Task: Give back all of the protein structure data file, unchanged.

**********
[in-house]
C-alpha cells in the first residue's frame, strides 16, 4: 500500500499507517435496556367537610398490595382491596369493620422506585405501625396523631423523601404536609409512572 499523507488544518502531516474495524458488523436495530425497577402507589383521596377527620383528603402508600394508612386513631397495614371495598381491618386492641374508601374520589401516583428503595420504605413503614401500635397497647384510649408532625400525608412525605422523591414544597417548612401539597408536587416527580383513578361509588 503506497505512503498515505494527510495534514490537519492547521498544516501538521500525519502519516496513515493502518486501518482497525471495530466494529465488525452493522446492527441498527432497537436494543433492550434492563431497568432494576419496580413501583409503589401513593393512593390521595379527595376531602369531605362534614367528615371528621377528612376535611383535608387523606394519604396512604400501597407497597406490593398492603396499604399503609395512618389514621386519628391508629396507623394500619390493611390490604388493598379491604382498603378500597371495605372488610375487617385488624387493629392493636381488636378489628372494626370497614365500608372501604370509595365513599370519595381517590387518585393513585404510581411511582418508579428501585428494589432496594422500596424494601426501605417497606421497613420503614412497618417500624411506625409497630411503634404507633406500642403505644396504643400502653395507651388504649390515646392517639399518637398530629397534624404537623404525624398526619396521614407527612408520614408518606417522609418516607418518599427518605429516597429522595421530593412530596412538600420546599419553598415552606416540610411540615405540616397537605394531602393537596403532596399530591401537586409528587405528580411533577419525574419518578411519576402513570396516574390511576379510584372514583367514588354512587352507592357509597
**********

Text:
[in-house]
C-alpha cells in the first residue's frame, strides 16, 4: 500500500499507517435496556367537610398490595382491596369493620422506585405501625396523631423523601404536609409512572 499523507488544518502531516474495524458488523436495530425497577402507589383521596377527620383528603402508600394508612386513631397495614371495598381491618386492641374508601374520589401516583428503595420504605413503614401500635397497647384510649408532625400525608412525605422523591414544597417548612401539597408536587416527580383513578361509588 503506497505512503498515505494527510495534514490537519492547521498544516501538521500525519502519516496513515493502518486501518482497525471495530466494529465488525452493522446492527441498527432497537436494543433492550434492563431497568432494576419496580413501583409503589401513593393512593390521595379527595376531602369531605362534614367528615371528621377528612376535611383535608387523606394519604396512604400501597407497597406490593398492603396499604399503609395512618389514621386519628391508629396507623394500619390493611390490604388493598379491604382498603378500597371495605372488610375487617385488624387493629392493636381488636378489628372494626370497614365500608372501604370509595365513599370519595381517590387518585393513585404510581411511582418508579428501585428494589432496594422500596424494601426501605417497606421497613420503614412497618417500624411506625409497630411503634404507633406500642403505644396504643400502653395507651388504649390515646392517639399518637398530629397534624404537623404525624398526619396521614407527612408520614408518606417522609418516607418518599427518605429516597429522595421530593412530596412538600420546599419553598415552606416540610411540615405540616397537605394531602393537596403532596399530591401537586409528587405528580411533577419525574419518578411519576402513570396516574390511576379510584372514583367514588354512587352507592357509597